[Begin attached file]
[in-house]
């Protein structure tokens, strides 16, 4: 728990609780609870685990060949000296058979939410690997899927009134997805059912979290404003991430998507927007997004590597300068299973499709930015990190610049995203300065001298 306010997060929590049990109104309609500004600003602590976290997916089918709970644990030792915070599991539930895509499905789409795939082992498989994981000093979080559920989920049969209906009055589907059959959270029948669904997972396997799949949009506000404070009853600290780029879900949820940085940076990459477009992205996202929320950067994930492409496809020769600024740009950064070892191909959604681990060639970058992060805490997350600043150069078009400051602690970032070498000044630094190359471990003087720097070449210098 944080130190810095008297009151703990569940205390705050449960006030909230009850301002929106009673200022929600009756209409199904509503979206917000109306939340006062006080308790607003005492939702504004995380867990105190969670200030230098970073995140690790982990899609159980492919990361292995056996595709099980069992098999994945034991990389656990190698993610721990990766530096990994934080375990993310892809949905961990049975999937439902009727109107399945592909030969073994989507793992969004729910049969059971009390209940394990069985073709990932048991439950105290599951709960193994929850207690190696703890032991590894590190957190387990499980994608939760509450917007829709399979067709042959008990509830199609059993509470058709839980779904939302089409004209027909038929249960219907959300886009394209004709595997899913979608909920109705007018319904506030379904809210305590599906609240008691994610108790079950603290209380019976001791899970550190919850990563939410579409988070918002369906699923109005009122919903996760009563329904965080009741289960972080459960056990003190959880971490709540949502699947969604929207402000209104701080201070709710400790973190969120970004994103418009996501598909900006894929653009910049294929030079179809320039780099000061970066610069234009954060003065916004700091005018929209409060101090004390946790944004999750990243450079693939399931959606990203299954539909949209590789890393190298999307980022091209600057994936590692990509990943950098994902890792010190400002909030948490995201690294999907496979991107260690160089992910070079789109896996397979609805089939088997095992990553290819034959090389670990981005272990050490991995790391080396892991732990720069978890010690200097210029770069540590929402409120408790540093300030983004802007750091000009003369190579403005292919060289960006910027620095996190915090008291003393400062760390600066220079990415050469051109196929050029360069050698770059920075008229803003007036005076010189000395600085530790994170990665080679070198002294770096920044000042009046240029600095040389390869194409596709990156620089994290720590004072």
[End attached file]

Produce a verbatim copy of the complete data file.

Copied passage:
[in-house]
């Protein structure tokens, strides 16, 4: 728990609780609870685990060949000296058979939410690997899927009134997805059912979290404003991430998507927007997004590597300068299973499709930015990190610049995203300065001298 306010997060929590049990109104309609500004600003602590976290997916089918709970644990030792915070599991539930895509499905789409795939082992498989994981000093979080559920989920049969209906009055589907059959959270029948669904997972396997799949949009506000404070009853600290780029879900949820940085940076990459477009992205996202929320950067994930492409496809020769600024740009950064070892191909959604681990060639970058992060805490997350600043150069078009400051602690970032070498000044630094190359471990003087720097070449210098 944080130190810095008297009151703990569940205390705050449960006030909230009850301002929106009673200022929600009756209409199904509503979206917000109306939340006062006080308790607003005492939702504004995380867990105190969670200030230098970073995140690790982990899609159980492919990361292995056996595709099980069992098999994945034991990389656990190698993610721990990766530096990994934080375990993310892809949905961990049975999937439902009727109107399945592909030969073994989507793992969004729910049969059971009390209940394990069985073709990932048991439950105290599951709960193994929850207690190696703890032991590894590190957190387990499980994608939760509450917007829709399979067709042959008990509830199609059993509470058709839980779904939302089409004209027909038929249960219907959300886009394209004709595997899913979608909920109705007018319904506030379904809210305590599906609240008691994610108790079950603290209380019976001791899970550190919850990563939410579409988070918002369906699923109005009122919903996760009563329904965080009741289960972080459960056990003190959880971490709540949502699947969604929207402000209104701080201070709710400790973190969120970004994103418009996501598909900006894929653009910049294929030079179809320039780099000061970066610069234009954060003065916004700091005018929209409060101090004390946790944004999750990243450079693939399931959606990203299954539909949209590789890393190298999307980022091209600057994936590692990509990943950098994902890792010190400002909030948490995201690294999907496979991107260690160089992910070079789109896996397979609805089939088997095992990553290819034959090389670990981005272990050490991995790391080396892991732990720069978890010690200097210029770069540590929402409120408790540093300030983004802007750091000009003369190579403005292919060289960006910027620095996190915090008291003393400062760390600066220079990415050469051109196929050029360069050698770059920075008229803003007036005076010189000395600085530790994170990665080679070198002294770096920044000042009046240029600095040389390869194409596709990156620089994290720590004072």